The mortgage crisis has worsened to the point that about one in every 10 prime borrowers in Maryland and nationwide - homeowners judged to be good credit risks - were behind on payments in September.
The Mortgage Bankers Association, releasing those numbers Thursday, blamed unemployment, which is at a 26-year high in Maryland and the United States. Falling home prices are another factor, because owners who owe more than their properties are worth cannot easily sell them.
High-interest "subprime" loans, on the other hand, are no longer the big problem. That is sobering news, because lenders and housing counselors can do more for an employed person who has fallen behind on a subprime mortgage than for a prime borrower who is out of work and cannot afford anything.
"Bad loans are easier to address than bad income situations," said Mark A. Kaufman, the state's deputy commissioner of financial regulation.
All told, the Mortgage Bankers Association counts nearly 150,000 Maryland homeowners who were at least one month behind on payments at the end of September. The trade group estimates that its survey covers about 80 percent of the market, so the total is probably higher.
About 77,000 of the homeowners - just more than half of those counted by the trade group - were prime borrowers. About 48,000 were subprime borrowers. The rest had other loans, such as those insured by the Federal Housing Administration.
Requests for help are increasing fast at Home Partnership Inc., a nonprofit housing counseling agency in Harford County. The group was working with 67 borrowers during the summer, more than double the number it saw the summer before. And last month alone, it had 117. Job losses are a key reason.
"About a third to a half of the mortgages we're seeing are subprime," said Kim Cowie, the agency's housing counselor. "The rest are prime, and they tend to be fixed rate."
Statewide, the number of prime borrowers behind on their mortgages was 70 percent higher in September than a year earlier, the mortgage bankers said. Subprime delinquencies increased by 19 percent.
Lenders also started foreclosure proceedings against more Maryland borrowers - prime or not - than a year earlier. The one ray of light: They started fewer foreclosure cases during the summer than the spring.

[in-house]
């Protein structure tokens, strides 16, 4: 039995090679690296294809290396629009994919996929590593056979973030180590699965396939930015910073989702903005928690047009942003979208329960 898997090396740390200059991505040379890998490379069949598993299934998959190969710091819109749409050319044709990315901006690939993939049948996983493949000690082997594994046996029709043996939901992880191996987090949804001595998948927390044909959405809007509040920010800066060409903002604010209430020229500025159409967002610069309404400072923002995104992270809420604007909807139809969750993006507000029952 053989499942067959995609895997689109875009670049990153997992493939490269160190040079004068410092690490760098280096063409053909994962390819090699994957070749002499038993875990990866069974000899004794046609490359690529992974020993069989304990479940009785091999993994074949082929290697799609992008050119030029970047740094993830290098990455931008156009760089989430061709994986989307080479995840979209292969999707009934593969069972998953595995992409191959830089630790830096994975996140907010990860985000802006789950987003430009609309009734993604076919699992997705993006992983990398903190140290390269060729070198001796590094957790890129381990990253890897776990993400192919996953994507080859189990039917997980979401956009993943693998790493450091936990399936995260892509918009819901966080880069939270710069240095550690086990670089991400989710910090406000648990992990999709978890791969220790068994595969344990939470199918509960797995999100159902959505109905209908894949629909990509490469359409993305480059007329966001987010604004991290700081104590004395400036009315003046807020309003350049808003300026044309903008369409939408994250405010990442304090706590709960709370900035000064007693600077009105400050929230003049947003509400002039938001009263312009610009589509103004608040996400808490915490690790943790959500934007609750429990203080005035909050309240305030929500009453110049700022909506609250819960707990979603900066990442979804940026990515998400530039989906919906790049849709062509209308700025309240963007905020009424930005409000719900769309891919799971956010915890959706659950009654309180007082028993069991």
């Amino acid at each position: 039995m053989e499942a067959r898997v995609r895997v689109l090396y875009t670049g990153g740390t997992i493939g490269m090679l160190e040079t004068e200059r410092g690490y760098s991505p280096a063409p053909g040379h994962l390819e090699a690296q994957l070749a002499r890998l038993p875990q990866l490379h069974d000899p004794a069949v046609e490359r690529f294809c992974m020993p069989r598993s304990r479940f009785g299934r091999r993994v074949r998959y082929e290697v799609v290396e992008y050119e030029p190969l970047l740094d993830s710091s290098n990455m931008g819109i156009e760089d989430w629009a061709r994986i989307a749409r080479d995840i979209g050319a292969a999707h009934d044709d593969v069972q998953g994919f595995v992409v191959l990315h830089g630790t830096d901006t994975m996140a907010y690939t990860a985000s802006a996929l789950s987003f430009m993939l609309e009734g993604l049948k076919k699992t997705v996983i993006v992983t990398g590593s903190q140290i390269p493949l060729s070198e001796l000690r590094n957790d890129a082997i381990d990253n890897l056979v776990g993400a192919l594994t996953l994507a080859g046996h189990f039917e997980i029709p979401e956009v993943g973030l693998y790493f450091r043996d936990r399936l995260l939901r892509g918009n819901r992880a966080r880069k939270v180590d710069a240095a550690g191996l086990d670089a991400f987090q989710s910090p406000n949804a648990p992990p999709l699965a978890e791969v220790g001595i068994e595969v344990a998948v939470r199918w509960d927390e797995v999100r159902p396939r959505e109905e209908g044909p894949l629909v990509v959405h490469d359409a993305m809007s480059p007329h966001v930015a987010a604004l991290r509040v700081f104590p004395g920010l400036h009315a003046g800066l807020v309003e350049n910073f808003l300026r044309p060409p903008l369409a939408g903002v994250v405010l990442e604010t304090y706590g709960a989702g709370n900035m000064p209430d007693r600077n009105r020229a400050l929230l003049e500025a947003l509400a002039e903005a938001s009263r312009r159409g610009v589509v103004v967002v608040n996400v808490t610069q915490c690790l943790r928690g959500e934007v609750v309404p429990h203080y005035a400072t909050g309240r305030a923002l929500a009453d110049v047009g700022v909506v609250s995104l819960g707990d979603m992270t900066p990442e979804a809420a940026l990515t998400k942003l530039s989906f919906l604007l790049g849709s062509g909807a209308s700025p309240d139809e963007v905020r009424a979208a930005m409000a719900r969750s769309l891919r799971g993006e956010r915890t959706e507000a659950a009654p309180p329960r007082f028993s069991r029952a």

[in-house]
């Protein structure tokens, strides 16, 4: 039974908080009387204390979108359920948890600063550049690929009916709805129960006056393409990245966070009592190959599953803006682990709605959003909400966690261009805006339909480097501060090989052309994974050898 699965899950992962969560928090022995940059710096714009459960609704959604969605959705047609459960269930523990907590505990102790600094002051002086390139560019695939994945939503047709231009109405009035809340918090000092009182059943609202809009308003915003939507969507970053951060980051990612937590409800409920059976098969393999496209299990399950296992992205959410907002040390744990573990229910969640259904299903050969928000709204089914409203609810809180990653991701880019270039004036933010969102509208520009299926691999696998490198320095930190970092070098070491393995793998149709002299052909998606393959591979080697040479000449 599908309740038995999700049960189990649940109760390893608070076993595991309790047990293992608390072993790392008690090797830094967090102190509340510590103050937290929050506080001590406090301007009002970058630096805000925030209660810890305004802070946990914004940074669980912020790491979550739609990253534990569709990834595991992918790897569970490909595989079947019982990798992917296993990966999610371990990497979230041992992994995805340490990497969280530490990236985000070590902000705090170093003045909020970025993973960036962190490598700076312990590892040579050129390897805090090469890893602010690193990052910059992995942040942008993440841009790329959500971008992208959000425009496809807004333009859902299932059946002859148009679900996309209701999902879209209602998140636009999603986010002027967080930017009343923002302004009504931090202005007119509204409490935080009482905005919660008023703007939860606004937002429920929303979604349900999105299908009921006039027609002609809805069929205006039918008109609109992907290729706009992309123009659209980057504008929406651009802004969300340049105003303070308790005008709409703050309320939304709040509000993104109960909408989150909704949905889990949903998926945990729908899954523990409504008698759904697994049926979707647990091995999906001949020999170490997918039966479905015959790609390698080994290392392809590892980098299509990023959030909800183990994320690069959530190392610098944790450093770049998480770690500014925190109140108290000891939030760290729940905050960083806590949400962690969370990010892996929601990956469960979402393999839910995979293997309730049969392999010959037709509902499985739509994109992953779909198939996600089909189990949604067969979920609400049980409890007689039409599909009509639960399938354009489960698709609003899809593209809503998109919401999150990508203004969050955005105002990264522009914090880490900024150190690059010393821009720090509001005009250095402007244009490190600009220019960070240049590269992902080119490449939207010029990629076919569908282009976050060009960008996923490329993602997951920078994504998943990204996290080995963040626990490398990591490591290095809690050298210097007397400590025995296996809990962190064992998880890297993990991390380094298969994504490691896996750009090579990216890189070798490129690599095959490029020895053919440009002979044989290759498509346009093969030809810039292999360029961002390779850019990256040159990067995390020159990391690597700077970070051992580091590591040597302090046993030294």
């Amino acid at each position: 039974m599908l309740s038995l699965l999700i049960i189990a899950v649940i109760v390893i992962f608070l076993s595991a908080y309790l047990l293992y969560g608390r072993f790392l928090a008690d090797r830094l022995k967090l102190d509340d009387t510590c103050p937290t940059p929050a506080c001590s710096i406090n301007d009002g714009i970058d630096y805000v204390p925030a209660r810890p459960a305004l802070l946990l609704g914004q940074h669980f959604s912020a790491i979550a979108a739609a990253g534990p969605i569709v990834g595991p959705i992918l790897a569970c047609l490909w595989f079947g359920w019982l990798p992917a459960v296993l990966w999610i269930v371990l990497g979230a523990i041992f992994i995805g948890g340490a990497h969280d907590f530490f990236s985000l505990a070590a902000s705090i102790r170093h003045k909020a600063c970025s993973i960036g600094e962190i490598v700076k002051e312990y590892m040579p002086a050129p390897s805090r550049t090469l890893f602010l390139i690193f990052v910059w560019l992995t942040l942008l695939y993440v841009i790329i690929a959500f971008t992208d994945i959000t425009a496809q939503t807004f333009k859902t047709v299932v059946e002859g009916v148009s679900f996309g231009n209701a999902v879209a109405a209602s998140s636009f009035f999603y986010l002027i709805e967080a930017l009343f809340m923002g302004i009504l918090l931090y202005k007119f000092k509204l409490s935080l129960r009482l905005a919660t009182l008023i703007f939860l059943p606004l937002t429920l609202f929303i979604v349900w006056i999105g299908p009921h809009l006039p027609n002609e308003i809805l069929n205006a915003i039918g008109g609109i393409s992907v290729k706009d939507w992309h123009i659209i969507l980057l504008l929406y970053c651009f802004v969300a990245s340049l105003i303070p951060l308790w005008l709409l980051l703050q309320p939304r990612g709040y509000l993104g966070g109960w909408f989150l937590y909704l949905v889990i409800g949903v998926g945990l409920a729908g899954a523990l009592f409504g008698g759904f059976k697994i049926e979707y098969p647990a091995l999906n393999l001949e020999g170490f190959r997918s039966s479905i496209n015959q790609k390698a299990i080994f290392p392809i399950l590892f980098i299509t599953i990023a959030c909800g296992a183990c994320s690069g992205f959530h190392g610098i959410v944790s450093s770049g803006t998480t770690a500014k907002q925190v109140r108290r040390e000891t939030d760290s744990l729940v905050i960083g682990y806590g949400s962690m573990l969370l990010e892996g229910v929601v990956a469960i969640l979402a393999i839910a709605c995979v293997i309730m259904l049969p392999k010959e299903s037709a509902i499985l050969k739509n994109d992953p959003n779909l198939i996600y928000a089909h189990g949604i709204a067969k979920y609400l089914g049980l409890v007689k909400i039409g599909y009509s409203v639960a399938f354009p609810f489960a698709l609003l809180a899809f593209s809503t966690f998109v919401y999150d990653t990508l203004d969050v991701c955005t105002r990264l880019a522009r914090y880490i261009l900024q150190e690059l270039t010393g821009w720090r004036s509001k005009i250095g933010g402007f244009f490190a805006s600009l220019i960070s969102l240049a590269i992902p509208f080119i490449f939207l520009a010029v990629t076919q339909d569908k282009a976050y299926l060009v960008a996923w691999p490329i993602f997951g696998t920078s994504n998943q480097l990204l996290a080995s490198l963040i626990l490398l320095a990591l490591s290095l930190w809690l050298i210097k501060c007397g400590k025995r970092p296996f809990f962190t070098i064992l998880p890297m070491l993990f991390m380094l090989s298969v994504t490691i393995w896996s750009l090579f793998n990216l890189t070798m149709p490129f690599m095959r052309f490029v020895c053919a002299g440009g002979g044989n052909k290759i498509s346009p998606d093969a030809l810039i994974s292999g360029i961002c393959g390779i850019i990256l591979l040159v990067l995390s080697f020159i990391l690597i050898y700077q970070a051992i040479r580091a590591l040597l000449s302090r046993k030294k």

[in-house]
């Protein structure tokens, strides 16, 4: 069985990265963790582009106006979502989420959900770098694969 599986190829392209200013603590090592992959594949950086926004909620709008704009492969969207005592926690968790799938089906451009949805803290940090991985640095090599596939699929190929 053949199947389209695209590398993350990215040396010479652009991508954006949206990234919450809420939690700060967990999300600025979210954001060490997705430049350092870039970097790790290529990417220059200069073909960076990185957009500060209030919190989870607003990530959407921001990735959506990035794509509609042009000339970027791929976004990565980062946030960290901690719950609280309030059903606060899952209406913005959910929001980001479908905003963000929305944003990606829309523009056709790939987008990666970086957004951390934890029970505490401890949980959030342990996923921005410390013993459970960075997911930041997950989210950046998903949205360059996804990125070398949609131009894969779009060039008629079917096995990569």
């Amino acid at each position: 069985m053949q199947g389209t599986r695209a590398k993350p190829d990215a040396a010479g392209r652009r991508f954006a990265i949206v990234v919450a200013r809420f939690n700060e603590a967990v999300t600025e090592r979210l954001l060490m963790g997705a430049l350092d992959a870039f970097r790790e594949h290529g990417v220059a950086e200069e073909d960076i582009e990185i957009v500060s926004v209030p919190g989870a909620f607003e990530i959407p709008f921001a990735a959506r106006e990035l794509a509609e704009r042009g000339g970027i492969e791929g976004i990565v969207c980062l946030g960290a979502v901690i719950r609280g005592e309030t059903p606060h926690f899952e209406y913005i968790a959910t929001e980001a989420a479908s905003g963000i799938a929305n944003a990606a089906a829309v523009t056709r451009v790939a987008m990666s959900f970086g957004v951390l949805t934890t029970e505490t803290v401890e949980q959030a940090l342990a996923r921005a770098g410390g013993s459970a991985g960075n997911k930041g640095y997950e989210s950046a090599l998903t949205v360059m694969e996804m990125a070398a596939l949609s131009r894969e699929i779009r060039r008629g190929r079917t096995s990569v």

But the Mortgage Bankers Association did not consider that a sign of turnaround. The number of loans that are past due by 90 days or more but have not yet entered the foreclosure process continued to grow.
"There's sort of an ever-enlarging pool of seriously delinquent loans," said Michael Fratantoni, vice president of single-family research for the trade group.
Gov. Martin O'Malley, a Democrat, has said he intends to introduce legislation when the General Assembly reconvenes in January that would require mediation in foreclosure cases. A spokesman for O'Malley said Thursday that the governor is not happy about the level of effort some large mortgage servicers are making to avert foreclosures. But what mandatory mediation might look like is still being hammered out, and there is no guarantee it could help address the thorny problem of how to help the unemployed.
The result would not necessarily mean renegotiating or changing terms of a mortgage, said Shaun Adamec, O'Malley's press secretary. "In some cases, we've found it may not even be possible. But we need to get all sides to the table to find out. It's such a critical first step."
The mortgage bankers' trade group said lenders are making "every effort" to reach out to borrowers already and argued that a mandatory mediation law might only delay foreclosures.
"Efforts to improve communication are all to the good, but ... if it's just one more step in a checklist, that's probably not going to be beneficial," Fratantoni said.
Alexander M. Sanchez, Maryland's secretary of labor, licensing and regulation, said the state has been meeting with experts and industry representatives to see how mediation efforts have worked elsewhere. He called it a collaboration.
"There's nothing good about an abandoned property," he said. "Everyone who has come to the table to try to figure out what a potential solution might be recognizes that."
Marcia Griffin, president and founder of HomeFree-USA, a Hyattsville housing-counselor agency with a nationwide reach, said lenders seem to be more open to working with borrowers than they were last year. Many are participating in the federal Home Affordable Modification Program, which offers incentives for modifying mortgages. But the modifications are largely temporary so far, she said, and homeowners need permanent solutions.
The federal program doesn't offer much hope for homeowners who are out of work, she said. In Maryland, 215,000 adults are looking for work, 50 percent more than last year.
"There are no programs today that are really effective for homeowners who have lost their jobs," Griffin said. "There are families who may lose their homes, and ... we have to think about options for them."